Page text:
Spinach, Sausages, and Potatoes

I have collected various cooking/food magazines over the years. While looking for my cookie recipes I found some Eating Well magazines from 2002 and 2003. I have a memory of the time reading these and thinking the recipes were too exotic or different. But when glancing through them now I find the recipes intriguing and simple enough. They are different from the usual Midwestern fare of my upbringing, but now in my cooking that is a good thing. Back then I read the articles for the health and wellness; now I will try out some of the recipes.

This recipe was touted as a warm salad along with other recipes for adding greens to one’s diet. It describes a variety of winter greens and how to cook them. This one was named Warm Salad of Greens, Italian Sausage & Potatoes. And it’s not like I had all these ingredients sitting around my kitchen. But as many of you do, I read the recipe for the idea and the way the ingredients are combined and cooked and put together. And as I was reading this one I thought about frozen spinach (always in my freezer), the venison sausage from my son-in-law’s first buck, and the white potatoes in the pantry. Voila, a recipe is born!

The original recipe calls for kale. I have never cooked kale, nor eaten it to my knowledge. I have heard, who knows where, that it is bitter and tough if not cooked right. Here’s what I used:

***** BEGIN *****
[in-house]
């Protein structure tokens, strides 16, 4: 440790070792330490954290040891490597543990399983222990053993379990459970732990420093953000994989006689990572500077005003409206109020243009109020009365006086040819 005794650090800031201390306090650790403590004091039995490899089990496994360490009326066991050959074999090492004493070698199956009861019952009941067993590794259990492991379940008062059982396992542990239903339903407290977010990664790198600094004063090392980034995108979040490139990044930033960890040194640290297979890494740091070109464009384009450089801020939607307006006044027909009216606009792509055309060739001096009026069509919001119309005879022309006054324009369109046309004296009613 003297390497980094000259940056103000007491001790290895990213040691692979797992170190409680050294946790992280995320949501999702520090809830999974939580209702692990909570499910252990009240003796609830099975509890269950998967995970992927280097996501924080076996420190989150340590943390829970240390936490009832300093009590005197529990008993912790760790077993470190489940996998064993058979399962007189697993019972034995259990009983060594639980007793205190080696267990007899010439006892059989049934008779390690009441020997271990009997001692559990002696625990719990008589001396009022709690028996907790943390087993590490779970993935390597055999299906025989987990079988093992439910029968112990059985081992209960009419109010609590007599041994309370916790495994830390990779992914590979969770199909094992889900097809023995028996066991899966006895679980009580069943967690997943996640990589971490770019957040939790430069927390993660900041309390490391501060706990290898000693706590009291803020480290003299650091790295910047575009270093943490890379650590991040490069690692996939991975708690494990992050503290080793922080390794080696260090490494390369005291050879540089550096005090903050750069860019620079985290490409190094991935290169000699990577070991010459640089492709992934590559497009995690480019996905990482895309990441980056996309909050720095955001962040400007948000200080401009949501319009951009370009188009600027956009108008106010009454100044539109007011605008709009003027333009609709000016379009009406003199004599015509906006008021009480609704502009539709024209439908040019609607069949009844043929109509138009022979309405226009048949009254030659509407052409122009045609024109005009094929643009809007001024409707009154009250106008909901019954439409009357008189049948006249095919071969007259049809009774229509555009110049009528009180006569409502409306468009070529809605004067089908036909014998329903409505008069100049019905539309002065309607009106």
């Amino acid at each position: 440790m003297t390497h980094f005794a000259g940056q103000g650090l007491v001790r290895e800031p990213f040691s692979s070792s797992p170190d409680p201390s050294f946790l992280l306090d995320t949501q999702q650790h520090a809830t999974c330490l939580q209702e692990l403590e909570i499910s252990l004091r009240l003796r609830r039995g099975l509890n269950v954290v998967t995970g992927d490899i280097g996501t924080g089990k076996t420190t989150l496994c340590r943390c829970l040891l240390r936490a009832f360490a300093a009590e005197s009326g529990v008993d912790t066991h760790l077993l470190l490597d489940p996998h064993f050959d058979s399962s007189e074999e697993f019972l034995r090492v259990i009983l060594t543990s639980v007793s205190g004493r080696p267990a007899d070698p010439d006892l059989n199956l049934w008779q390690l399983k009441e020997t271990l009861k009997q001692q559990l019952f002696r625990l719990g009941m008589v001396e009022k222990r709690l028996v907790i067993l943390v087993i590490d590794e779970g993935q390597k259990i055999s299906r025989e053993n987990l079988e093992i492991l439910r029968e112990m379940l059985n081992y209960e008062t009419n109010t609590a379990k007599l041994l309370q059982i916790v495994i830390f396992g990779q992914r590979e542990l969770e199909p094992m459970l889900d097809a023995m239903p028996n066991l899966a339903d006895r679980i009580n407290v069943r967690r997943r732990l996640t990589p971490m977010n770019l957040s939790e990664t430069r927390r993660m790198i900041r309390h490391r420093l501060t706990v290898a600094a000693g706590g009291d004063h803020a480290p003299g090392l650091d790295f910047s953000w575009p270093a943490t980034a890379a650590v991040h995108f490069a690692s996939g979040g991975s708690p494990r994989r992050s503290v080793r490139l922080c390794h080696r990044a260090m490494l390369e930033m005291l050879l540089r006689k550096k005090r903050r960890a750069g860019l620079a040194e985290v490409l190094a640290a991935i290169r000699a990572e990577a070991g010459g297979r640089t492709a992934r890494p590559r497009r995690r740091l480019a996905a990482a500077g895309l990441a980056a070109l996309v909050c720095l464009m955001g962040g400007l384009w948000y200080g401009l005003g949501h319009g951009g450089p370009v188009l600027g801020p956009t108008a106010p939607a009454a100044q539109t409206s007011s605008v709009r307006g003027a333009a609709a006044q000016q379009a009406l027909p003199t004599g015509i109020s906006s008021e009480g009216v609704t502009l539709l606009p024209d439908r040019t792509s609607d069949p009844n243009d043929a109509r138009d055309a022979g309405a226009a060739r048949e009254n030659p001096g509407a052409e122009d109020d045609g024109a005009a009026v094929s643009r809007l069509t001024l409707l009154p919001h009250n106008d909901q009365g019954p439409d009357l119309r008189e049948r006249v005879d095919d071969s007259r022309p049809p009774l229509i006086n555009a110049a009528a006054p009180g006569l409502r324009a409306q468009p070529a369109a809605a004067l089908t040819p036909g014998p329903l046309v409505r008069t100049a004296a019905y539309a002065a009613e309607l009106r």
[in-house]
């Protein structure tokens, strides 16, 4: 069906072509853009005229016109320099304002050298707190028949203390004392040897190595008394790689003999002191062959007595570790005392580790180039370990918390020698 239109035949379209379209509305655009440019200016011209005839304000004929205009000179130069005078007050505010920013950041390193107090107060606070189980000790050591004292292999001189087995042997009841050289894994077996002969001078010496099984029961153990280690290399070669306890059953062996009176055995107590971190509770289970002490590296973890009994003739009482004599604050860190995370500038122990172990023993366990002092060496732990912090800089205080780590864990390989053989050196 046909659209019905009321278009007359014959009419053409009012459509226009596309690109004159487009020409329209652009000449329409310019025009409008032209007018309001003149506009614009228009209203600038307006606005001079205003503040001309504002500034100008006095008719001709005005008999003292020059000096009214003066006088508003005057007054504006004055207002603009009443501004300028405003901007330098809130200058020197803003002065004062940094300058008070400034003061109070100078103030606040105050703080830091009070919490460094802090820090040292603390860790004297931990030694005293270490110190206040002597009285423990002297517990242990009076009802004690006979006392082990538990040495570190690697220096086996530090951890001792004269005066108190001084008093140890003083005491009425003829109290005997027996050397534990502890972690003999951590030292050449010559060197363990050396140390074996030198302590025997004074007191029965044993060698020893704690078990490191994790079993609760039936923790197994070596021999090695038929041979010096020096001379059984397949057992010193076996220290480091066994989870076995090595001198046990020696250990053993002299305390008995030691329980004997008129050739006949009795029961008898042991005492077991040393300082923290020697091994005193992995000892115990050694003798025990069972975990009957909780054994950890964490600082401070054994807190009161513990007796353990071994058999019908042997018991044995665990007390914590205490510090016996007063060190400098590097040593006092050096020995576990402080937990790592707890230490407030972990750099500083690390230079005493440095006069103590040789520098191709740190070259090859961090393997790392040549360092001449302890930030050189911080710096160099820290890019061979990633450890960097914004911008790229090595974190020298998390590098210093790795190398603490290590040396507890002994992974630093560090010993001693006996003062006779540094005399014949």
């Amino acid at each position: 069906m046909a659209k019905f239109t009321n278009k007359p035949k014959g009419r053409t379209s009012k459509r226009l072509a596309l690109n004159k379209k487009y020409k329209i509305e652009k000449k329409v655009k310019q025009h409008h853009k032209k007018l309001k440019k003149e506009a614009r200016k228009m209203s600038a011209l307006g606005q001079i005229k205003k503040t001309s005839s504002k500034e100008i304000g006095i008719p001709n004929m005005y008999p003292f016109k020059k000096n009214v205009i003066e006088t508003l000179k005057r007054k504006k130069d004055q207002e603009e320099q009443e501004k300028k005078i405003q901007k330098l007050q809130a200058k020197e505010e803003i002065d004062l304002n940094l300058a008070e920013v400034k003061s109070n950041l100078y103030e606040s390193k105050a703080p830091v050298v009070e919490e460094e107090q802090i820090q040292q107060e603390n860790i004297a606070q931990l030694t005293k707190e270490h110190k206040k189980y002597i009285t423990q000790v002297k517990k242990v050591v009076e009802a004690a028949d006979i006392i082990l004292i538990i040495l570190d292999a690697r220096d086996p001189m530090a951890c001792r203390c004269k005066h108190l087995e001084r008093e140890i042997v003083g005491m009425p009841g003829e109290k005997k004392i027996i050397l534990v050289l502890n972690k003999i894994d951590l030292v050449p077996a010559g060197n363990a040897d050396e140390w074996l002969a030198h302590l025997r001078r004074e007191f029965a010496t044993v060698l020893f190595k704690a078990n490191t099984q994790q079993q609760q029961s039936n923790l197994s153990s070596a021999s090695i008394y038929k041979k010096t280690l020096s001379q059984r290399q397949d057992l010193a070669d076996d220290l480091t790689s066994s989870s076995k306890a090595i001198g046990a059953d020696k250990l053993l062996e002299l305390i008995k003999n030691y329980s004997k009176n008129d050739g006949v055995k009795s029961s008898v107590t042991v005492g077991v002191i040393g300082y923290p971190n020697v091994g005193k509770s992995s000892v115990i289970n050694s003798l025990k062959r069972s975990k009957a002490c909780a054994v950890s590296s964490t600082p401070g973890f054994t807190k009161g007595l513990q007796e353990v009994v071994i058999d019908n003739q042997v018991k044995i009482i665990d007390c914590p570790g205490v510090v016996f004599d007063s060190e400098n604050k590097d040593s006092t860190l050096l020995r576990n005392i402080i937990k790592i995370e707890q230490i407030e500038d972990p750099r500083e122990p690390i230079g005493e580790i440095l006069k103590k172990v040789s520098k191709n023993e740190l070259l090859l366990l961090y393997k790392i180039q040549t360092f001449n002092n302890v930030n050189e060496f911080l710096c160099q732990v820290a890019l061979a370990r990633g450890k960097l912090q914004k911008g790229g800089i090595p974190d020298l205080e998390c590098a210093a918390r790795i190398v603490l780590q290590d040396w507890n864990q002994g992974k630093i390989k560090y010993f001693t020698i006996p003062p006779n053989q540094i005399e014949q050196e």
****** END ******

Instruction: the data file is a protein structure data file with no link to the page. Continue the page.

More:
• 4 links of venison sausage, most likely a pound or more
  • 3 medium sized potatoes, washed and diced
  • 1 or 2 cups frozen spinach (I just poured from the bag)
  • 2 teaspoons fennel seeds
  • 2 tablespoons olive oil
  • 2 tablespoons red wine vinegar
  • 1/2 teaspoon minced garlic from a jar
  • pinch of salt
  • fresh ground pepper

First put the potatoes in a pot of water and bring to boil. While waiting for this, remove skins from sausages. First actually I boiled the sausages for 10 minutes in a pot of water like my son-in-law instructed. So I am removing the skins from these cooked sausages.

Put the fennel seeds in a skillet and cook with the sausages. I had to improvise here because my sausages were already cooked. I added an additional tablespoon of oil to this skillet and sauteed the sausage with the fennel seeds. The seeds did indeed stick to the sausages as reported in the original recipe. When done, I cut the sausages into 1/2 inch thick slices.

When the potato pot comes to a boil, add the spinach and cook until potatoes are tender, about 10 minutes. Drain and add to the skillet with the sausages. Whisk the oil, vinegar, garlic, and salt and pepper in a small bowl. Pour over the sausage-potato mixture and toss to blend. Dinner is served.

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The beauty of this recipe is that it also make a fabulous base for soup for the leftovers. Venison has a rich taste so a little goes a long way. To make soup I sauteed a diced onion and 1 cup frozen mixed vegetables in a tablespoon of oil in the dutch oven. After about 5 minutes I added a can of diced tomatoes and two tablespoons of pesto. The pesto was in place of sauteing garlic with the onion. I had one last square of homemade pesto in my freezer. Now add 3 cups of broth. I used chicken or turkey broth that also was homemade in my freezer. Bring to a boil, reduce heat and add the leftover sausage-potato mixture and a can of cannellini beans, drained. Simmer until heated through.

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This is a nice rich soup/stew. We had some for supper, and I have leftovers to bring to work for my lunches.

 

 

 

 

 

What’s new in my kitchen?